Grey Stone Studding Green Grass: Irish Ruins

With mud on our boots and hawthorn-scratches on our arms, we've wandered Ireland's Autumn lands.  In the background? Cawing crows, manure laid on tilled earth, big places and important things that have been covered over by time and moss. Some of Ireland's greatest sights lie in cow pastures.  Walking the Green Isle's back lanes and marshy meadows, we've seen countless ruins and decaying piles.
People come to Cashel to see the Rock, the venerable citadel of the kings of Munster.  But we found the old seat under re-construction, half obscured by scaffolding and tarps.  We never went in. From the hilltop we caught sight of another stony relic in a field below that flared our imagination even more.  Hore Abbey (funny name) is like so many secondary sights on the island: neglected, beautiful, lonely and worth the walk.
On a bright day in County Tipperary, we set off on a ramble between Cashel, where we were sleeping, and the nearby town of Golden.  The public trail was closed because of potential flooding, but we followed it anyway, figuring we could always turn back if the water got too high.  The path hugged the swollen River Suir, crossing electric fences and stone stiles, taking us by Holsteins and tractors.  For some miles the walking was never worse than muddy, but after a while it became necessary to continue on an inland road - the river was a bit rambunctious, the ground really sodden.  At noon, we were able to eat our egg salad sandwiches, satisfied, beside the water in Golden.
Golden is like so many Irish small towns affected by the recession.  There were more closed storefronts than open - of the three pubs, only two seemed in good working order and a little butcher's was the most lively spot among the blank windows.  There was a steady stream of traffic on the road, but nobody was stopping.  A woman at the Spar grocery (which seemed to have replaced an older grocer's) told us we should continue on to Athassel Priory.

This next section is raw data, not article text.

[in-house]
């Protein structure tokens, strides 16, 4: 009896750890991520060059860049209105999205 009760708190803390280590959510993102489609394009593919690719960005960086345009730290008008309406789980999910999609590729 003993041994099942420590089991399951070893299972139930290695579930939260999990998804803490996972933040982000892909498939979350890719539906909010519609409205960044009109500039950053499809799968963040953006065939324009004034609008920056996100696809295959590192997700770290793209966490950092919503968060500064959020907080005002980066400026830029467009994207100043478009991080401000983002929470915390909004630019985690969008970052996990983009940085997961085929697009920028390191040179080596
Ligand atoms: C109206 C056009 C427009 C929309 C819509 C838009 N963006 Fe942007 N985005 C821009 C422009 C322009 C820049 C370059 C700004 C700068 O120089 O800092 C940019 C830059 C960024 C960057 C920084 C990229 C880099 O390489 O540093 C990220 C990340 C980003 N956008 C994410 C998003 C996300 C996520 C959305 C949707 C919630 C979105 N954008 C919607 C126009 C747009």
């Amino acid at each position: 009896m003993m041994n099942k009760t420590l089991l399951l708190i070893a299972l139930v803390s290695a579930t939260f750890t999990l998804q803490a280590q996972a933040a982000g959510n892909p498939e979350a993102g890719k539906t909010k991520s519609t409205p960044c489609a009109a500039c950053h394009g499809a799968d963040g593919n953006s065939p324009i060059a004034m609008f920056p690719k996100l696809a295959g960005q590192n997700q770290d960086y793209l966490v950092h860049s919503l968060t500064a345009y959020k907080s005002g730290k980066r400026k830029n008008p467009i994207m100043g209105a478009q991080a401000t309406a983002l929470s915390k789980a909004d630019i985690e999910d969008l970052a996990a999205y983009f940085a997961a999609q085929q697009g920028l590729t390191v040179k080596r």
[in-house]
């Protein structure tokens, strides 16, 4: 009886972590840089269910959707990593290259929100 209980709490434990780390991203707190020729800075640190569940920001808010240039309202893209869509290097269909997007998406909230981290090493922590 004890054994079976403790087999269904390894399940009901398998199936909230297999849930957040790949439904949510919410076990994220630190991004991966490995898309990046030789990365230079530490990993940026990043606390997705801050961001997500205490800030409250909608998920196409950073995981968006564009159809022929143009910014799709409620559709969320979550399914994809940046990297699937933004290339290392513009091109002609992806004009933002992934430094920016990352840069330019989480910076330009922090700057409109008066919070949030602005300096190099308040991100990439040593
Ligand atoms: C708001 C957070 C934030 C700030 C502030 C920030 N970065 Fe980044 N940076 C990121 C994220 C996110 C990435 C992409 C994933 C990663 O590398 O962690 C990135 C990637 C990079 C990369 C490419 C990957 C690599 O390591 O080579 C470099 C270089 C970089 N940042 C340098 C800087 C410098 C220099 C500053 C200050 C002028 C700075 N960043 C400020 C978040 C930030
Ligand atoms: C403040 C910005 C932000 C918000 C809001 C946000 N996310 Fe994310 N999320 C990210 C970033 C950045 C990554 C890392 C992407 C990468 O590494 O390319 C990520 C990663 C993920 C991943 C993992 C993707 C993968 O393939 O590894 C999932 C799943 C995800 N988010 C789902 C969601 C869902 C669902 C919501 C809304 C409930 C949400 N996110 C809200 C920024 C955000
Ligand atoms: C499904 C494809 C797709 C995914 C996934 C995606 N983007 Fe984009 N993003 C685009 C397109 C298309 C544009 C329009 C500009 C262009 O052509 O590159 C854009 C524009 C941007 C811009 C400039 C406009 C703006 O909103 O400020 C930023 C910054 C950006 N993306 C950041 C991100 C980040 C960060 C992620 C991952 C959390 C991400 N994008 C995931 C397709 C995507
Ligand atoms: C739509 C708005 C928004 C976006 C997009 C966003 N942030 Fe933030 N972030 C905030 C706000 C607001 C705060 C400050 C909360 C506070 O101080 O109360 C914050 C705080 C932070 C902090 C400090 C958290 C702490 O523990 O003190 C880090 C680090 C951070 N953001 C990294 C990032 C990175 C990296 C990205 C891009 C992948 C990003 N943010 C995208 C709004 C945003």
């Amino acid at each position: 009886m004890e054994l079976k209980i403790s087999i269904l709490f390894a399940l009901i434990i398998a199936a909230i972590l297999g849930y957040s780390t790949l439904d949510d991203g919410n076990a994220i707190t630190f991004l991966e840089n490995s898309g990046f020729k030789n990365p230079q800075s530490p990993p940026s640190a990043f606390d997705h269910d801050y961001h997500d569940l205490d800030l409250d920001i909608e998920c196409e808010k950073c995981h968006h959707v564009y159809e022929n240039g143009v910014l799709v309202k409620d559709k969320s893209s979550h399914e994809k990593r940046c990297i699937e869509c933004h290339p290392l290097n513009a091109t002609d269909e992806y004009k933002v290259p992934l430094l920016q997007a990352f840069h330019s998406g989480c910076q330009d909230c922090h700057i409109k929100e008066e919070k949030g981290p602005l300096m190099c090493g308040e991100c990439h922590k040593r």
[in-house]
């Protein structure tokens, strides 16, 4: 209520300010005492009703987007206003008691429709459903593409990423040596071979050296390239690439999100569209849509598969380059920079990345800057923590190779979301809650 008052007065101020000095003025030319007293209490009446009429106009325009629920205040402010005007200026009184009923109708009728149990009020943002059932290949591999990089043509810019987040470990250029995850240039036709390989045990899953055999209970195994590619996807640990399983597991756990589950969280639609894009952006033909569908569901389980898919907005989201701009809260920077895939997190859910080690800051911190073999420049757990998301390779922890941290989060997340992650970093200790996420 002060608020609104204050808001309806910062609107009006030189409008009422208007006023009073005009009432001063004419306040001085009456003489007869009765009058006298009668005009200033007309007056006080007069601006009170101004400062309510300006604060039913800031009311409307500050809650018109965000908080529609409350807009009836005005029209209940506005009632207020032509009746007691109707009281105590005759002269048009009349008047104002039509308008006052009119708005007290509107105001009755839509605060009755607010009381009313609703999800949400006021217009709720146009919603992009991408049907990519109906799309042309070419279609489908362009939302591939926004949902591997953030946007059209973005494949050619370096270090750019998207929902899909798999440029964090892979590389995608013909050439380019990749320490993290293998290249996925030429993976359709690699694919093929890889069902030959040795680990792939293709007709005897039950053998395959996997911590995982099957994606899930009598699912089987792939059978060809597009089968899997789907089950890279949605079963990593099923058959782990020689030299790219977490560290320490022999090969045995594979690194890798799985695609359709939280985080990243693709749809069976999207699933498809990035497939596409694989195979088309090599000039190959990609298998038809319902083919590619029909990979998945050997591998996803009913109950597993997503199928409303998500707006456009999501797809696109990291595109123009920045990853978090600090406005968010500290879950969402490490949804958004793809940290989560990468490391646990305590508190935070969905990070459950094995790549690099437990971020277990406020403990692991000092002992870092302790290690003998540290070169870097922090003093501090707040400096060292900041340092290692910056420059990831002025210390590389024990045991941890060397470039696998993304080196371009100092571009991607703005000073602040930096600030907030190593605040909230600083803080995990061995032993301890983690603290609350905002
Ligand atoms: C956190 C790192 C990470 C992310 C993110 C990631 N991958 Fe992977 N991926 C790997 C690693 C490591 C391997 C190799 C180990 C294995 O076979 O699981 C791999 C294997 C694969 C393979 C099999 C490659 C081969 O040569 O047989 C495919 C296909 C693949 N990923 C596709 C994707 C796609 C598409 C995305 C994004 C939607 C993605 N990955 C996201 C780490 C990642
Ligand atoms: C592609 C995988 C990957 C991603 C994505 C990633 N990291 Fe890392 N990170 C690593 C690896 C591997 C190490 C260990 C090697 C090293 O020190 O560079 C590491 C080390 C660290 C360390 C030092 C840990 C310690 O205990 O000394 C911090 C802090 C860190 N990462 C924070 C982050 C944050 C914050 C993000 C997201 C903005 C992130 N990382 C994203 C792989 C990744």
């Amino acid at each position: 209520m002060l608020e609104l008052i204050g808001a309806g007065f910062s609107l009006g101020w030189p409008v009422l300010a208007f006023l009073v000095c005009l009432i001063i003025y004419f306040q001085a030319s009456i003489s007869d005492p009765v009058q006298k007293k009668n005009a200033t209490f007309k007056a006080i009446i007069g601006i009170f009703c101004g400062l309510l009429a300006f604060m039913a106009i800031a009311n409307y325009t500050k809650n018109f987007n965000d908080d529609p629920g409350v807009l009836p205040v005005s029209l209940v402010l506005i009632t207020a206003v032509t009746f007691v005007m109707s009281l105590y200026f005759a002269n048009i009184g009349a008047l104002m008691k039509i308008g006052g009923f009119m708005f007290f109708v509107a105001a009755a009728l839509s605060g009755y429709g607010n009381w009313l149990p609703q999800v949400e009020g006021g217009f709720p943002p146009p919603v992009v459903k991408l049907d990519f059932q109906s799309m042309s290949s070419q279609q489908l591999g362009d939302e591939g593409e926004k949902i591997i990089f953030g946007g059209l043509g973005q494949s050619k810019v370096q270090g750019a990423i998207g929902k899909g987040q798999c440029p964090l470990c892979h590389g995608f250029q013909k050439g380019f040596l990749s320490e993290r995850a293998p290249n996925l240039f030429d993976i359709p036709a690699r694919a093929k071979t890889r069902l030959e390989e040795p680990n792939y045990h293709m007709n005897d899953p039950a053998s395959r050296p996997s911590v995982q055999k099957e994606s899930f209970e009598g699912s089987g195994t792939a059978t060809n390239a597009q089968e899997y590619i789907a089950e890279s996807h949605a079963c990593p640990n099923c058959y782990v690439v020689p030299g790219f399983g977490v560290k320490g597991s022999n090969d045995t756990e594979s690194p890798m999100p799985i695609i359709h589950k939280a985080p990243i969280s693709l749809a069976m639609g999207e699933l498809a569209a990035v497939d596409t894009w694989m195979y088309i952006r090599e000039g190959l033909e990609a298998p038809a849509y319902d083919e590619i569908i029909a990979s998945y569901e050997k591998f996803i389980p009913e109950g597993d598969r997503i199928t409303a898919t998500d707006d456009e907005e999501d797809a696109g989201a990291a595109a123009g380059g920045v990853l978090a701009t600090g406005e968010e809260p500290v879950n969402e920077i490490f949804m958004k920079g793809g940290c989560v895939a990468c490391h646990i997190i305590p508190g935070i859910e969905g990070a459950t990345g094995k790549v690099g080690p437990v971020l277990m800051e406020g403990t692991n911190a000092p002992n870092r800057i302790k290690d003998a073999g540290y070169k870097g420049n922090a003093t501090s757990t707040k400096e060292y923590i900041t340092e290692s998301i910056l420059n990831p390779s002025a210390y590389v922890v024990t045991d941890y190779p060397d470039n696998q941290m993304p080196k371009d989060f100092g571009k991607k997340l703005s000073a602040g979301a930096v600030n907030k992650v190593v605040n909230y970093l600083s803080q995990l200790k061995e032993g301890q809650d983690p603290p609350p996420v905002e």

"It's only twenty minutes" she said.  "It's very popular with the tourists and the photographers." She may have meant that it was the most popular spot in Golden, but it's hard to think that too many people really come here, even if it is a beautiful place.
The abbey is reached by a low medieval bridge over brackish water.  Goat willows and reeds were sunk in the muck, and cow patties are littered here and there in the field, but once inside the ground was firm and dry and close-mown.  A few birds were still in the chinks and holes where they'd built their nests, high up on the soaring walls.
Athassel was once the largest abbey in Ireland, built during the 13th century by Augustinian monks.  In the early centuries of its life, the walled brotherhood was at the center of a thriving village, and there may have been several hundred monks living in the complex.  The village was burned down twice, though, and now all that remains is a convoluted, sprawling stone shell.  This cluster was once the gate house.  Now, only a little cattle-gate is still in place, to keep the nearby animals out of the abbey's center.
In the massive nave are a collection of headstones - some were placed back to the 14th and 15th century, some are as recently dated as the 1980's.  Faceless statues stand along the walls and waterspout gargoyles jut from the crumbling crenelations.  We could see our own footsteps in the grass, and the marks of one car in the soft earth, but otherwise there was no sign of recent humanity.  If you want to feel great solitude, standing in the shadow of antiquity can deepen the sensation.